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Like the preceding Mission: Impossible film, Rogue Nation delivers exhilarating action in spades, and as such it’s probably the most entertaining live action blockbuster of the summer so far (you wait months for one intense set piece and three come along at the same time, etc.). The franchise has achieved a degree of stability, with three actors returning from previous episodes to join Tom Cruise for round five (Ving Rhames, Simon Pegg, Jeremy Renner), and as you’d expect the magic, money-spinning formula has been strictly adhered to. Most of the elements that people seemed to like in Ghost Protocol can also be found in Rogue Nation, and all-told it works very well as an non-challenging action thriller, even if the nagging sense of déjà vu refuses to go away.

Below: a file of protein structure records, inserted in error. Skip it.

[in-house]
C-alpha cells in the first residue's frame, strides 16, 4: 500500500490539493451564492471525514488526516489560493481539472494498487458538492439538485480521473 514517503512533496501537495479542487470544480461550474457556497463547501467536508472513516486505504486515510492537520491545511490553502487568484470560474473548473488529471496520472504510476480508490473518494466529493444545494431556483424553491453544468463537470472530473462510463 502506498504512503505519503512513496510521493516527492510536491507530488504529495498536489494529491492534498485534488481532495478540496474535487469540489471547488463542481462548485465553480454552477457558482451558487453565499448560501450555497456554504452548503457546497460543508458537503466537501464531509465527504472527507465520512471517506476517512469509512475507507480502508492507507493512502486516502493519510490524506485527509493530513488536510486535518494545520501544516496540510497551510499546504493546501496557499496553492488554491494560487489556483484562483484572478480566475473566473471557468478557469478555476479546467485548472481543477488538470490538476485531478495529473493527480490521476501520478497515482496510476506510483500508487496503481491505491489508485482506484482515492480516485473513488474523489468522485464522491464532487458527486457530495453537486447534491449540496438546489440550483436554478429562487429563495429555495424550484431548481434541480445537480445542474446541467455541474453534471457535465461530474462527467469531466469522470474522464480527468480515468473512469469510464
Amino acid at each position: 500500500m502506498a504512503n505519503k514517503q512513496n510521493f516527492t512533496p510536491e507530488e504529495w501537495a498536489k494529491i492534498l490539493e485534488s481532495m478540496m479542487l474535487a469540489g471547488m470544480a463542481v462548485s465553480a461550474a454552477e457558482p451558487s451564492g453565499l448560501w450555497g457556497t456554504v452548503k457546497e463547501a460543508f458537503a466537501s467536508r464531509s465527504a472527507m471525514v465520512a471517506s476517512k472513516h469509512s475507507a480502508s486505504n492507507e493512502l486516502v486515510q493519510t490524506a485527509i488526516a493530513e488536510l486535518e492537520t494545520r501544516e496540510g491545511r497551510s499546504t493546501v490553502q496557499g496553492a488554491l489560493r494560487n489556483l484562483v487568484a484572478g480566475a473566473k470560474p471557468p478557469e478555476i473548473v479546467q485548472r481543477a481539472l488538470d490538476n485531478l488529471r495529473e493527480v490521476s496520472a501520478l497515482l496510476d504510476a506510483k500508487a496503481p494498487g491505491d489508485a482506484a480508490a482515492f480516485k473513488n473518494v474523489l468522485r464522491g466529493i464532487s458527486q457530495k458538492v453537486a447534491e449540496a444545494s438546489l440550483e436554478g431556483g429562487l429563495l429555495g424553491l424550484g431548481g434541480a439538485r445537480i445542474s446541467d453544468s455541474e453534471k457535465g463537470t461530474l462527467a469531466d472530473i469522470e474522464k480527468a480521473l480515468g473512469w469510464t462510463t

Disbelief must, once again, be suspended throughout. As per usual Cruise’s super-agent Ethan Hunt is discredited and disowned by his country, and must avoid his new CIA paymasters while battling shadowy terrorist organisation The Syndicate in a number of locations around the world: Minsk, London, Havana, Paris, Washington, DC, Langley, Casablanca and Vienna are all visited within an hour, sometimes just for a couple of seconds (‘Hey, it’s the Eiffel T…’), and Hunt’s team seemingly have identities and gadgets stashed in every city. Somewhat laughably we’re told that The Syndicate are behind everything, from plane crashes to power plant explosions to (I can only presume) any comedic slips on banana skins that occur, and their goal is to cause global instability. How they are actually managing to do this and how they intend to profit from it in the long run is never clearly explained, but we do discover that The Syndicate started out as a secret MI6 project and – like all the best evil organisations – it can ultimately be boiled down to one slightly creepy head honcho (Sean Harris) and his stupidly-named right-hand-man (‘The Bone Doctor’, with a performance straight out of The Big Book Of Musclebound Bad Guys by Jens Hultén). If this Multiplex Terrorism wasn’t silly enough in itself Rogue Nation viewers must also accept that someone who has reached the position of second-in-command at Syndicate Towers cannot actually hit Hunt while using a machine gun in a corridor that’s no more than four feet wide, that people who are shot in the back of the head from point-blank range do not bleed, and that people who jump through two window panes in the space of ten seconds can emerge without a scratch or a hair out of place. And that’s before we even get on to the big set pieces.